–           identify any practices contrary to the Assembly’s ethical standards, and determine the extent thereof;

–           establish, in light of these findings, whether there is sufficient proof to take action against members of former members of the Assembly, pursuant to paragraphs 19 and 20 of the Code of Conduct for members of the Parliamentary Assembly;

–           draw up recommendations on the measures to be implemented to rectify the shortcomings and fill the gaps in the Assembly’s ethical framework.

 

3.3       Composition 

  1. The investigation body shall comprise three members, independent senior figures, from institutions enjoying the highest moral reputation, having proved and acknowledged professional competence, expertise and experience in connection with the mission of the investigation body (such as ethics office, financial auditor, fraud examiner, legal processional having server as an investigator, prosecutor, judge or expert in procedures for monitoring ethical standards).
  1. Members must have experience of parliamentary functioning and, if possible, knowledge of the functioning of the Council of Europe.
  1. Members are appointed by the Bureau of the Assembly, which shall seek a suitable balance of skills and knowledge – and wherever possible a gender balance. These appointments are submitted to the Assembly for ratification. Once appointed, members cannot be dismissed.
  1. A vacancy caused by resignation or death shall be filled for the remainder of the term of office by the Bureau of the Assembly, subject to ratification of the appointment by the Assembly.

 

3.4       Procedure and competence

  1. The investigation body shall decide on its mode of operation, its working methods and the procedures required to enable it to fulfil its mission, in keeping with the legal and regulatory framework of the Council of Europe.
  1. The investigation body shall gather and make use of all relevant information and all documentary, testimonial and material evidence necessary for the fulfilment of its mission. It may, in particular:

–           summon anyone, in particular any member or former member of the Assembly and any member of the Assembly secretariat, to give evidence,

–           hear any witness wishing to be heard by the investigation body,

–           request the assistance of any national authority of a member state,

–           have access to or request the provision of any document it deems relevant for its investigation, irrespective of its form or medium – printed, manuscript, electronic, photographic, audio/video recording – or its nature – public or private.

  1. The investigation body shall have no jurisdictional competence. It may decide to transmit the information it has gathered to any national judicial authorities, on official request, in the context of ongoing criminal investigations or proceedings, in keeping with the legal and regulatory framework of the Council of Europe.
  1. The work of the investigation body shall enjoy the utmost confidentiality.
  1. The investigation body shall report back to the Bureau of the Assembly, presenting a final report. This report shall be made public. The investigation body may decide that parts of this report shall remain confidential.
  1. The working languages of the investigation body shall be the two official languages of the Organisation.
  1. The investigation body shall sit in Strasbourg (at the seat of the Council of Europe) and may, in the exercise of its mission, travel to any member state.
  1. In drafting its recommendations, the investigation body shall refer to the ethical standards in force in the Assembly and shall take account of the case-law of the European Court of Human Rights and the work of the Group of States against Corruption (GRECO), MONEYVAL and the Venice Commission.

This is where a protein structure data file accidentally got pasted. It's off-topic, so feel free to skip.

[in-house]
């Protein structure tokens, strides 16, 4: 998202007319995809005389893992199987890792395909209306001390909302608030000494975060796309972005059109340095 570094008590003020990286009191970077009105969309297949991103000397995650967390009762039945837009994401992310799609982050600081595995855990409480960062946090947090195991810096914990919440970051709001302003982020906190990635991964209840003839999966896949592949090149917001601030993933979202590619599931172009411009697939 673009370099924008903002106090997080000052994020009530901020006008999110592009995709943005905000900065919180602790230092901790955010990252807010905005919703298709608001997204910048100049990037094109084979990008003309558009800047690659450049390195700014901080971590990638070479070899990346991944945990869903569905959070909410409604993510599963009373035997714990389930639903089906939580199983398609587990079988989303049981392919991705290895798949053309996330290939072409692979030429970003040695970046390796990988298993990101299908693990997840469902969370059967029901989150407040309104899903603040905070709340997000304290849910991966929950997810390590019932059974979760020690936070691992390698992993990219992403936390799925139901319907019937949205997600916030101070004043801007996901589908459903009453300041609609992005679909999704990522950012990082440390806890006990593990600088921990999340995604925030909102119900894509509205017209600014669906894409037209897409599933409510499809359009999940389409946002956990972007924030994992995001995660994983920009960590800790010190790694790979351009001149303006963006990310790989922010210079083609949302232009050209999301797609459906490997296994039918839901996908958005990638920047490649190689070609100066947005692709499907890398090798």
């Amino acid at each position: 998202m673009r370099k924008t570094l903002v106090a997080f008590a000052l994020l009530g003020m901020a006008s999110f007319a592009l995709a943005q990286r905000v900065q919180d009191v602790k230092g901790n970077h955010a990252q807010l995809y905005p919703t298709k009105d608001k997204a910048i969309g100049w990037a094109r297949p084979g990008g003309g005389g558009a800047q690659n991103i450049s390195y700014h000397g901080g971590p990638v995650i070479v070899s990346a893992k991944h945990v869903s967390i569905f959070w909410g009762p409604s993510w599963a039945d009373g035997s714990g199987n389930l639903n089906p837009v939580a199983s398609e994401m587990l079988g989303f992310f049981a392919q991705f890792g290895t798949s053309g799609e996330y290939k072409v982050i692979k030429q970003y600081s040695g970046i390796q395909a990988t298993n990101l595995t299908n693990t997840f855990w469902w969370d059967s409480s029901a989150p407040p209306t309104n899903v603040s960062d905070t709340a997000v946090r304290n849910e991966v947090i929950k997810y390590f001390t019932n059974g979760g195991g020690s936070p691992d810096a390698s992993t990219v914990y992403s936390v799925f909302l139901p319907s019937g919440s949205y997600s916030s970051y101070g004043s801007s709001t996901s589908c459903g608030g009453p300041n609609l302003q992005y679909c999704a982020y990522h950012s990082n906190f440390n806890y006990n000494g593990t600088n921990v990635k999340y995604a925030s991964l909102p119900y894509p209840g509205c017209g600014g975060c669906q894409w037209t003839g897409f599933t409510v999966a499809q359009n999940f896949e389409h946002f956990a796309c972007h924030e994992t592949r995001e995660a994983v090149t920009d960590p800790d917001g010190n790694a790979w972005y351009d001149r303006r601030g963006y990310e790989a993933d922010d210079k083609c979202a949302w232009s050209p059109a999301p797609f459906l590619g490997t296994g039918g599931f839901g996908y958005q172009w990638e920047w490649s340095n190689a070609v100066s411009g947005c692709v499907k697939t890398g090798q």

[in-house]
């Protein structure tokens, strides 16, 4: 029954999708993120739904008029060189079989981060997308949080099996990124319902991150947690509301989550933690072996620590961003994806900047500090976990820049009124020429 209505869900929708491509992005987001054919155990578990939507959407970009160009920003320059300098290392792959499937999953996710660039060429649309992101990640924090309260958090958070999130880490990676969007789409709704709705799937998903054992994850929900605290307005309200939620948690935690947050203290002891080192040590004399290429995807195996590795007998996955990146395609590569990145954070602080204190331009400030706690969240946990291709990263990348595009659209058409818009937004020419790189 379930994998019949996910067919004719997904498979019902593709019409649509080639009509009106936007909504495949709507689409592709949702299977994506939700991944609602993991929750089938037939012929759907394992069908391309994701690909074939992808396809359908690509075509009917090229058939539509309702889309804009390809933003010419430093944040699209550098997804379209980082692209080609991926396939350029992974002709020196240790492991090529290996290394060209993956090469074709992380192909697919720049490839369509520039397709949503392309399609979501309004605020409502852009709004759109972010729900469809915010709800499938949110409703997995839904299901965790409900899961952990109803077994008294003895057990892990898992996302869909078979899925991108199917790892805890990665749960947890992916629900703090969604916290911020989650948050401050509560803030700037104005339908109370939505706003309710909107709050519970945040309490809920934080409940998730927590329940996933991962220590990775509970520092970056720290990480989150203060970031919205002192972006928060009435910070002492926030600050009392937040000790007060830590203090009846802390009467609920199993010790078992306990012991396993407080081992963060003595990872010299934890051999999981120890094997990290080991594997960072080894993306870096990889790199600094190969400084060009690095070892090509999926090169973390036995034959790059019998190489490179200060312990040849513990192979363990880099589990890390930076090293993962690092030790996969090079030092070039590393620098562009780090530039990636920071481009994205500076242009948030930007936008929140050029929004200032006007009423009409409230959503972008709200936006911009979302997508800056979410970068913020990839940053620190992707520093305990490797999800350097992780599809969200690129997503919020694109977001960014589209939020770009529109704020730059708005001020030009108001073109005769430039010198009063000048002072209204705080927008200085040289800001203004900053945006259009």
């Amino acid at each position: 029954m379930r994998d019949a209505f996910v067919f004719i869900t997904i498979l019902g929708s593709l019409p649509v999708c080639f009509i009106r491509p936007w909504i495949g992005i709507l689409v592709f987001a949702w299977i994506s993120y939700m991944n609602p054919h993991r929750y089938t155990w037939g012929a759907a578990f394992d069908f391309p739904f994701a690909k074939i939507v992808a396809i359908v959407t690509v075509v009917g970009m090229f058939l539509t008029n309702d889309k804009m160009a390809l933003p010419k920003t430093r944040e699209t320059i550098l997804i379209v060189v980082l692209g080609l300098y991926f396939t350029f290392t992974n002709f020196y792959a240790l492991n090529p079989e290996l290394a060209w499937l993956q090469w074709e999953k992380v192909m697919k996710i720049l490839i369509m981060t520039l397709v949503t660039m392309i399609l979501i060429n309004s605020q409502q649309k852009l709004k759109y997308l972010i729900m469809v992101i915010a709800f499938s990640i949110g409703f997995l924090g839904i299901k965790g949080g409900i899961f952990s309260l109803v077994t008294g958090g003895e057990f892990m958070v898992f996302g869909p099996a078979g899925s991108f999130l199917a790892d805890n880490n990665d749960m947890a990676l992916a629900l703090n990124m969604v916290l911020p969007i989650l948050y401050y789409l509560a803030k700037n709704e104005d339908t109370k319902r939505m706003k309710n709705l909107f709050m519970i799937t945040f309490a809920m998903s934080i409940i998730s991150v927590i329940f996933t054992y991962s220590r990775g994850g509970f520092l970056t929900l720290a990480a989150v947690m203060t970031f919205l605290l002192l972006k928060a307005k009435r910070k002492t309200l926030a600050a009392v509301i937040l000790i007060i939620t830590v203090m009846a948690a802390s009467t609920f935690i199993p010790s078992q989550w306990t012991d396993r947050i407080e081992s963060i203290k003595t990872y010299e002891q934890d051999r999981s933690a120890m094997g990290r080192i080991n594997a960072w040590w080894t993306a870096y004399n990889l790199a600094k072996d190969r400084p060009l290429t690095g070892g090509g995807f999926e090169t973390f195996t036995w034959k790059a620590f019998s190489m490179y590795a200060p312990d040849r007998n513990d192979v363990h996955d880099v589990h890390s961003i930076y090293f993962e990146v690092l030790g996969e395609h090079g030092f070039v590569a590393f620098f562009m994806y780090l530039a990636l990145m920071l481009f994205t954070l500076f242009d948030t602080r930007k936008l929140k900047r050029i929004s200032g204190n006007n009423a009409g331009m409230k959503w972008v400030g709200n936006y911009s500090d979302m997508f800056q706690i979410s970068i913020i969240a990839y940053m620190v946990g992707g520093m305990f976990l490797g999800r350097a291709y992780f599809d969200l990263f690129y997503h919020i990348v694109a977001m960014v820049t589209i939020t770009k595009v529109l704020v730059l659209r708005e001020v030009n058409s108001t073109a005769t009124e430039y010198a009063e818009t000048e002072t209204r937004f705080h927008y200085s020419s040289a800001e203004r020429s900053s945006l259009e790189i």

3.5       Status of the investigation body 

  1. The members of the investigation body shall serve in an individual capacity, independently of their national obligations.
  1. In the exercise of their duties, the members of the investigation body shall enjoy the privileges and immunities granted to experts of the Council of Europe (applicable under Article 2 of the Protocol to the General Agreement on Privileges and Immunities (ETS No. 10)).[7] Council of Europe member states are called upon to facilitate the mission of the investigation body and, in particular, guarantee the freedom of movement of its members within their respective territory.
  1. Privileges and immunities are granted to the members of the investigation body in the interests of the Council of Europe, not for their personal benefit, in order to enable them to carry out their duties in an independent and efficient manner.

 

3.6       Rights and obligations

  1. Pursuant to paragraph 21 of the Code of Conduct for members of the Parliamentary Assembly, the members and honorary members of the Assembly shall undertake to co-operate fully within the investigation body, in the exercise of its mission and at every stage of its investigation. They shall be required to provide any information demanded of them and any document in their possession.
  1. Staff of the Council of Europe Secretariat, including the Assembly secretariat, shall be covered, from the point of view of whistle-blowing, by the provisions of Rule No. 1327 of the Secretary General of the Council of Europe of 10 January 2011 on awareness and prevention of fraud and corruption.[8]
  1. The protection recognized by the above mentioned Rule No. 1327 shall apply to any witness heard by the investigation body who, although they are not Council of Europe Secretariat members, participate in the Council of Europe’s activities, wherever they may be held – in particular trainees, experts, consultants.
  1. The rules governing the access to, holding of and exploitation of Council of Europe documents apply to the investigation body. The Secretary General of the Council of Europe is called upon to facilitate the mission of the investigation body by putting at its disposal the documents, of any kind, which the investigation body believes are necessary. The investigation body shall make use of confidential or restricted documents only if they are directly related to the investigation it is tasked with.
  1. In its final report the investigation body shall mention any refusal to co-operate, or any refusal to disclose information or to give access to or transmit any document necessary to carry out its duties. In case of non-cooperation or insufficient cooperation, members or honorary members of the Assembly would be liable to the sanctions provided for by the Code of Conduct for members of the Parliamentary Assembly.